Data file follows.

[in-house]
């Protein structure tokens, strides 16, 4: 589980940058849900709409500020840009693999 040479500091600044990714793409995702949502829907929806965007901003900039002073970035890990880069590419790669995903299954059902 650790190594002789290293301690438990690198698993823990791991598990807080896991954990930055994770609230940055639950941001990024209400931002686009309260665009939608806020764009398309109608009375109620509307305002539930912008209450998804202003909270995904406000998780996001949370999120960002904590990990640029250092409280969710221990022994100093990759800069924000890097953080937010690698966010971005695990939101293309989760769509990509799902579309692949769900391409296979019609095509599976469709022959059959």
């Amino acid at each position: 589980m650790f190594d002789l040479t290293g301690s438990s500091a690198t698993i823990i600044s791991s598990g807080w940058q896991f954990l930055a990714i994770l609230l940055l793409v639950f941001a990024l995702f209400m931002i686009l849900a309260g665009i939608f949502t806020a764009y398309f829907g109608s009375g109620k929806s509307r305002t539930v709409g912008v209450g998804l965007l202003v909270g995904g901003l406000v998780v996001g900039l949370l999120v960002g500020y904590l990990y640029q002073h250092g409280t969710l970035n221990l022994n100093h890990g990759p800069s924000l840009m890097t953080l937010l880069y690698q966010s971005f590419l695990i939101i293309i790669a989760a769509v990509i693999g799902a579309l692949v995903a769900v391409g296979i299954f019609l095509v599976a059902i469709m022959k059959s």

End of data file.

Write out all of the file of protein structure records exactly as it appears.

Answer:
[in-house]
């Protein structure tokens, strides 16, 4: 589980940058849900709409500020840009693999 040479500091600044990714793409995702949502829907929806965007901003900039002073970035890990880069590419790669995903299954059902 650790190594002789290293301690438990690198698993823990791991598990807080896991954990930055994770609230940055639950941001990024209400931002686009309260665009939608806020764009398309109608009375109620509307305002539930912008209450998804202003909270995904406000998780996001949370999120960002904590990990640029250092409280969710221990022994100093990759800069924000890097953080937010690698966010971005695990939101293309989760769509990509799902579309692949769900391409296979019609095509599976469709022959059959």
């Amino acid at each position: 589980m650790f190594d002789l040479t290293g301690s438990s500091a690198t698993i823990i600044s791991s598990g807080w940058q896991f954990l930055a990714i994770l609230l940055l793409v639950f941001a990024l995702f209400m931002i686009l849900a309260g665009i939608f949502t806020a764009y398309f829907g109608s009375g109620k929806s509307r305002t539930v709409g912008v209450g998804l965007l202003v909270g995904g901003l406000v998780v996001g900039l949370l999120v960002g500020y904590l990990y640029q002073h250092g409280t969710l970035n221990l022994n100093h890990g990759p800069s924000l840009m890097t953080l937010l880069y690698q966010s971005f590419l695990i939101i293309i790669a989760a769509v990509i693999g799902a579309l692949v995903a769900v391409g296979i299954f019609l095509v599976a059902i469709m022959k059959s």